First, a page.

6. After mixing thoroughly, refrigerate for 2-3 hours.
  7. Prior to serving, add the pistachios and mix.

Adapted from the Wine Lover’s Cookbook.

Red Cabbage Lime Cilantro Cole Slaw

Red Cabbage Lime Cilantro Cole Slaw

So I had half of head of red cabbage leftover from my red cabbage, goat cheese and walnut salad and hated for it to go to waste. I was making some lovely grilled trout and corn on the cob for dinner and thought about what would go well alongside that would be fast, easy and didn’t require any ingredients that weren’t already in my fridge. I was able to throw this together in minutes in the morning and left it covered on my counter until dinner. I hadn’t planned on blogging about this since it seemed almost too simple. But when my husband saw how beautiful it looked he decided to take a photo. And then of course, it tasted great. So especially now that it is officially barbecue season, this is one side that goes with just about any grilled meat or fish. I don’t actually have a grill, but broiled or oven roasted foods work well too. The amounts are a guideline and can easily be doubled or tripled.

Red Cabbage Lime Cilantro Cole Slaw 

Yield: 4 servings


1/2 small head of red cabbage, cored and sliced thinly

1 medium carrot, peeled and grated with the large grate (or if you are REALLY lazy, you could use the bought julienned carrots)

Juice of 2 fresh limes

4 Tablespoons EVOO (I used a Meyer Lemon EVOO but you could use just a good quality plain EVOO)

1 teaspoon Kosher or sea salt

1/2 teaspoon of ground cumin

1 small bunch of cilantro, coarsely chopped

freshly cracked black pepper to taste


Toss everything in a non-reactive bowl and cover for a few hours, tossing when you think of it.

Fruit Compote

img_2741I don’t know if it is because my parents are both now dead or if it is because the world seems like such an unsettled place these days – or simply because it is winter – but I seem to be turning more and more to simple comfort foods. I’m sure you noticed that I did not say because I am getting older! While it may seem strange, I have never been what I term a “foodie.” I have not been terribly interested in fads and eating at fancy restaurants where they mist my food in front of my nose and call it dinner. That is no place that I want to eat. I may enjoy the artistry involved in some of these creations, but it is not how I would choose to spend my money or tickle my palate.

I have been making this fruit compote for as long as I can remember and my mother made it before that. I have no idea where the recipe, such as it is, came from. It is simple to make and wonderfully versatile. It is equally good on its own as it is over a good pound cake and I have used it to stuff Rock Cornish Hens or loin of pork. It lasts a very long time in the fridge and every time I eat it, I recall my father teasing my mother about serving “ein bisschen com-putt.”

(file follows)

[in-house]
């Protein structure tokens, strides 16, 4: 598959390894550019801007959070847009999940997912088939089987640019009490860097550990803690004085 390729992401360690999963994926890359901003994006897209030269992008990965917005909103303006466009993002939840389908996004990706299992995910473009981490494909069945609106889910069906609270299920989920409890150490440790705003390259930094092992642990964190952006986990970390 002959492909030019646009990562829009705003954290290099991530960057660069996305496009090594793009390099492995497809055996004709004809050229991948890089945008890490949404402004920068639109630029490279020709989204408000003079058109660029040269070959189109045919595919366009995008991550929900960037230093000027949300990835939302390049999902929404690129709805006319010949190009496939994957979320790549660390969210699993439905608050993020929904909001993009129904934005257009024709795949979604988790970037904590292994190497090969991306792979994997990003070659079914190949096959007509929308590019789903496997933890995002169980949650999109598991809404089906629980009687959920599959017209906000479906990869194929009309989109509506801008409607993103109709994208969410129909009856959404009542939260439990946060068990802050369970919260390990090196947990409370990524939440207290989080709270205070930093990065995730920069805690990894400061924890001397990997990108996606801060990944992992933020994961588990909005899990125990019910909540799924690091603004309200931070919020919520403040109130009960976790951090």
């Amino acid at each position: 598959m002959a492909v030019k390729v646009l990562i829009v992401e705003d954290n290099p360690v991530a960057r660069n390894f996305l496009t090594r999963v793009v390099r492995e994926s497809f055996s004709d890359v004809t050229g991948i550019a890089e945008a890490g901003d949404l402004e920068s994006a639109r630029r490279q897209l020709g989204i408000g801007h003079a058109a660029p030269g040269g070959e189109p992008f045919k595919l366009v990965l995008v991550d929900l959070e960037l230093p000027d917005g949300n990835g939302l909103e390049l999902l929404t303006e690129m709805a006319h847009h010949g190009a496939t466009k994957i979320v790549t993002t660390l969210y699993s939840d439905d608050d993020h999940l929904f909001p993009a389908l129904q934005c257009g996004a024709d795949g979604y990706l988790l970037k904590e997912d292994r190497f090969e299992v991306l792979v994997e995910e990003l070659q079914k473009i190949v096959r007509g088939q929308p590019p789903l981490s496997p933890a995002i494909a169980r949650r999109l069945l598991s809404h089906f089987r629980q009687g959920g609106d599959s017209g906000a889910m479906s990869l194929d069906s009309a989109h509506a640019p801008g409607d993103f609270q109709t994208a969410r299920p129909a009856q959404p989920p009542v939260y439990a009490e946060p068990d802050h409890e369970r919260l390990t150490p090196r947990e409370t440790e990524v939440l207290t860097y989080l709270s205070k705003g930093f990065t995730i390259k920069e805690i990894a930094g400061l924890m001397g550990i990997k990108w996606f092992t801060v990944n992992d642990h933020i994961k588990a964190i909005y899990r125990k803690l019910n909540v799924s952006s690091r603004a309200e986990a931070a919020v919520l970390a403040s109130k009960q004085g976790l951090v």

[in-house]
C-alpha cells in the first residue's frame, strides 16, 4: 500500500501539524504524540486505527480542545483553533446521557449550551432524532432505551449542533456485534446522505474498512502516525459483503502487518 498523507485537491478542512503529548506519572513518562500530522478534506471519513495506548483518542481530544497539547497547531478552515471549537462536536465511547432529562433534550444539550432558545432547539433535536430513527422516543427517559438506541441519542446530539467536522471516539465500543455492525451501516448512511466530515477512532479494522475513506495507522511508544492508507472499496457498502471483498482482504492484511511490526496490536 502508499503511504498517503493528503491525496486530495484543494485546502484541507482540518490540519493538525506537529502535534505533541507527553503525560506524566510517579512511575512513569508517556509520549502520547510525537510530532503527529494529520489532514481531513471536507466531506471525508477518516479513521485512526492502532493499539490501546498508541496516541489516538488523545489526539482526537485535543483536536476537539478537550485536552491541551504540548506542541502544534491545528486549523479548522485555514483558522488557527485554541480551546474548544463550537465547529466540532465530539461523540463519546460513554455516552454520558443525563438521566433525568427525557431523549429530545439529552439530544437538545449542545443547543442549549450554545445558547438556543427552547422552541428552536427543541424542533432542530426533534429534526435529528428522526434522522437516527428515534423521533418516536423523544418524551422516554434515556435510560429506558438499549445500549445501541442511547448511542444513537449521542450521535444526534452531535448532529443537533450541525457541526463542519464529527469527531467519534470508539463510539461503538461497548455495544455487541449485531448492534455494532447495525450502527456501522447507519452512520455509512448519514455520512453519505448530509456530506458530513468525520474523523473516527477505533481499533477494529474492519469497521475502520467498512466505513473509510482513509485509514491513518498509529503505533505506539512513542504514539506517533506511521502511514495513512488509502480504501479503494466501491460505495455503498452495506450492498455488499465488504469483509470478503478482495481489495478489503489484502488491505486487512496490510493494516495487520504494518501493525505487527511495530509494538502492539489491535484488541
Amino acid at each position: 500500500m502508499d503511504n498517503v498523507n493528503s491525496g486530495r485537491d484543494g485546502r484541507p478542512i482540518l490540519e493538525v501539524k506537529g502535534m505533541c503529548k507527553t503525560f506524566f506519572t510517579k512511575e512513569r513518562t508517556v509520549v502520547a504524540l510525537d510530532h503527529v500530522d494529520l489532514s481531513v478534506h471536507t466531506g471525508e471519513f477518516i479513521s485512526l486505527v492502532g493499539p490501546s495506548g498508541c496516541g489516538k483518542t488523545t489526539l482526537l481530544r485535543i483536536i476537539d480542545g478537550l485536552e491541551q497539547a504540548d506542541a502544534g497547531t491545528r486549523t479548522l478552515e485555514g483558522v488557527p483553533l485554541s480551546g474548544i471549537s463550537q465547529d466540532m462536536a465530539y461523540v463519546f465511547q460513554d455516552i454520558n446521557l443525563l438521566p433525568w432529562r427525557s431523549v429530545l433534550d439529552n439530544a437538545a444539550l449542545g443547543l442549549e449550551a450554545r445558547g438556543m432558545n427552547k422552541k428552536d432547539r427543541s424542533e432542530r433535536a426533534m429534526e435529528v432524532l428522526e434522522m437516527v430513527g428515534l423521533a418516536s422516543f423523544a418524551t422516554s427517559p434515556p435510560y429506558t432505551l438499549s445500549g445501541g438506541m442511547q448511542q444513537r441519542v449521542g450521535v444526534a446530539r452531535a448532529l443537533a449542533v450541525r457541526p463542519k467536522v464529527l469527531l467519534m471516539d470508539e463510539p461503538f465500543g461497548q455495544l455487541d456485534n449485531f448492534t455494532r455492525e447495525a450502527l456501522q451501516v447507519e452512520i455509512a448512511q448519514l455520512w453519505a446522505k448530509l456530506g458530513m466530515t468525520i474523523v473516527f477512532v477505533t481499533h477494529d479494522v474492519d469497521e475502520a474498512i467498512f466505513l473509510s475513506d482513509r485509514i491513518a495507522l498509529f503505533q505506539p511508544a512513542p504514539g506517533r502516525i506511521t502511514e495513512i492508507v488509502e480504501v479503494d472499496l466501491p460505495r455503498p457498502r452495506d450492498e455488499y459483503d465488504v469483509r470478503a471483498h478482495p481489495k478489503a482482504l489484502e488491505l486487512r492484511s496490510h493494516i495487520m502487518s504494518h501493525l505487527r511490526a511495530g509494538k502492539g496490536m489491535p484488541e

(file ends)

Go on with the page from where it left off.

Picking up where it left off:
There is no magic mixture of fruit to use and you can buy packages of mixed fruit. I would recommend buying really good quality dried fruit, preferably unsulphured. I usually make sure that I have dried apples, pears, apricots or peaches, prunes and figs, but I will use what I happen to have around as I have done this time because I am too lazy to go shopping. The recipe can easily be doubled or tripled. This can be enjoyed warm, at room temperature or even cold from the fridge over vanilla ice cream. This humble dish will definitely brighten these dark days. Tomorrow I will post an orange currant pound cake to go well with this.

Fruit Compote

Yield: About 10 servings


1.5 pound of mixed dried fruits

3 cups of cold tap water

3 fat cinnamon sticks

1 teaspoon of whole cloves

1.5 cups of granulated sugar

2 or 3 thinly sliced strips of lemon peel, yellow part only

Juice of 1/2 a lemon


  1. Soak the dried fruit in the water for 3 hours
  2. Preheat the oven to 325 degrees F
  3. Drain the liquid through a sieve into a saucepan and arrange the fruit in a non-metal baking dish
  4. Add the sugar to the water and cook the mixture on medium high heat for a few minutes, stirring until the sugar is dissolved
  5. Place the cinnamon sticks, cloves and lemon peel in with the fruit. Pour the sugar syrup over everything
  6. Bake uncovered for 45 minutes to one hour or until the fruit is plump and tender. How firm you want your fruit is a matter of personal taste
  7. Squeeze the lemon juice over the fruit and allow it to cool. I like to store mine in a glass jar.



Harissa and Maple Roasted Carrots